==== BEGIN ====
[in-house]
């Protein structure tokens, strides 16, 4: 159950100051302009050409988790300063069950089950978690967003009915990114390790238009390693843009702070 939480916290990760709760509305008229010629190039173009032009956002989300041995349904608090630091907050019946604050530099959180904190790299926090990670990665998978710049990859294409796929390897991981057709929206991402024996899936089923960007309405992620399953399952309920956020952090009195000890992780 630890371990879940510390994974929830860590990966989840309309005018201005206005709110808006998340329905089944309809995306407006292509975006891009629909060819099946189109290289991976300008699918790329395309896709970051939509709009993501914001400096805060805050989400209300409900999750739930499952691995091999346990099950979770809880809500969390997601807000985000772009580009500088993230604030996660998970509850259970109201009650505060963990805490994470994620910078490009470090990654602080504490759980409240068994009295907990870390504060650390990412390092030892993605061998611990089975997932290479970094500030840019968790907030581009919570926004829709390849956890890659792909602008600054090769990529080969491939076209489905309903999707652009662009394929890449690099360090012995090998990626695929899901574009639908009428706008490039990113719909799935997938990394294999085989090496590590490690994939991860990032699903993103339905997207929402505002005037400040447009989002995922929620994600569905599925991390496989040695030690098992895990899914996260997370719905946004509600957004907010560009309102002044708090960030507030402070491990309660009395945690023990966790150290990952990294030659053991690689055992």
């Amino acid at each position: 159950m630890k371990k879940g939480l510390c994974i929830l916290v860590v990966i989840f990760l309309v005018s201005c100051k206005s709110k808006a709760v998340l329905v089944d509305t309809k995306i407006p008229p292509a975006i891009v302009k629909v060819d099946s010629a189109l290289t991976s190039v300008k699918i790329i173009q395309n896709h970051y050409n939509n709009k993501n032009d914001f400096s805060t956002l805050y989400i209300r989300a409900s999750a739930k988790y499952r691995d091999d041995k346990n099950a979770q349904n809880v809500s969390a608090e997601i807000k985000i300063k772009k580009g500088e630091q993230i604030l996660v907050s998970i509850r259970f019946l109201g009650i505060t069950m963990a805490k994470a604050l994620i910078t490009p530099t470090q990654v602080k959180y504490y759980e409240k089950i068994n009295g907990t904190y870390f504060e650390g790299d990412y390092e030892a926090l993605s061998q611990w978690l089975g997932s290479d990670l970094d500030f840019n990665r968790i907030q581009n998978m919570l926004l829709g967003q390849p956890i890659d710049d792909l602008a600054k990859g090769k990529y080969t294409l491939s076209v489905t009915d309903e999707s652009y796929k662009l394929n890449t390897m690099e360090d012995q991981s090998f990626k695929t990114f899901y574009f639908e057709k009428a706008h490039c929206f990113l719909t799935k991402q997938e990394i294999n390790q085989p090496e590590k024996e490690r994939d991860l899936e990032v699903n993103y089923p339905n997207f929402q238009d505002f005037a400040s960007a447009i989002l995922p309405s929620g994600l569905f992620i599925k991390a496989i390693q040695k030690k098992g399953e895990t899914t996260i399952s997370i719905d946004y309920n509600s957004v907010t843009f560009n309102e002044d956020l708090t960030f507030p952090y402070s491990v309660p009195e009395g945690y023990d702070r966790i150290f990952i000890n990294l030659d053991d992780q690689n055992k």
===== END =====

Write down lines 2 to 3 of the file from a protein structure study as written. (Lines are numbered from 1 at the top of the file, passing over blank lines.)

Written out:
């Protein structure tokens, strides 16, 4: 159950100051302009050409988790300063069950089950978690967003009915990114390790238009390693843009702070 939480916290990760709760509305008229010629190039173009032009956002989300041995349904608090630091907050019946604050530099959180904190790299926090990670990665998978710049990859294409796929390897991981057709929206991402024996899936089923960007309405992620399953399952309920956020952090009195000890992780 630890371990879940510390994974929830860590990966989840309309005018201005206005709110808006998340329905089944309809995306407006292509975006891009629909060819099946189109290289991976300008699918790329395309896709970051939509709009993501914001400096805060805050989400209300409900999750739930499952691995091999346990099950979770809880809500969390997601807000985000772009580009500088993230604030996660998970509850259970109201009650505060963990805490994470994620910078490009470090990654602080504490759980409240068994009295907990870390504060650390990412390092030892993605061998611990089975997932290479970094500030840019968790907030581009919570926004829709390849956890890659792909602008600054090769990529080969491939076209489905309903999707652009662009394929890449690099360090012995090998990626695929899901574009639908009428706008490039990113719909799935997938990394294999085989090496590590490690994939991860990032699903993103339905997207929402505002005037400040447009989002995922929620994600569905599925991390496989040695030690098992895990899914996260997370719905946004509600957004907010560009309102002044708090960030507030402070491990309660009395945690023990966790150290990952990294030659053991690689055992």
């Amino acid at each position: 159950m630890k371990k879940g939480l510390c994974i929830l916290v860590v990966i989840f990760l309309v005018s201005c100051k206005s709110k808006a709760v998340l329905v089944d509305t309809k995306i407006p008229p292509a975006i891009v302009k629909v060819d099946s010629a189109l290289t991976s190039v300008k699918i790329i173009q395309n896709h970051y050409n939509n709009k993501n032009d914001f400096s805060t956002l805050y989400i209300r989300a409900s999750a739930k988790y499952r691995d091999d041995k346990n099950a979770q349904n809880v809500s969390a608090e997601i807000k985000i300063k772009k580009g500088e630091q993230i604030l996660v907050s998970i509850r259970f019946l109201g009650i505060t069950m963990a805490k994470a604050l994620i910078t490009p530099t470090q990654v602080k959180y504490y759980e409240k089950i068994n009295g907990t904190y870390f504060e650390g790299d990412y390092e030892a926090l993605s061998q611990w978690l089975g997932s290479d990670l970094d500030f840019n990665r968790i907030q581009n998978m919570l926004l829709g967003q390849p956890i890659d710049d792909l602008a600054k990859g090769k990529y080969t294409l491939s076209v489905t009915d309903e999707s652009y796929k662009l394929n890449t390897m690099e360090d012995q991981s090998f990626k695929t990114f899901y574009f639908e057709k009428a706008h490039c929206f990113l719909t799935k991402q997938e990394i294999n390790q085989p090496e590590k024996e490690r994939d991860l899936e990032v699903n993103y089923p339905n997207f929402q238009d505002f005037a400040s960007a447009i989002l995922p309405s929620g994600l569905f992620i599925k991390a496989i390693q040695k030690k098992g399953e895990t899914t996260i399952s997370i719905d946004y309920n509600s957004v907010t843009f560009n309102e002044d956020l708090t960030f507030p952090y402070s491990v309660p009195e009395g945690y023990d702070r966790i150290f990952i000890n990294l030659d053991d992780q690689n055992k």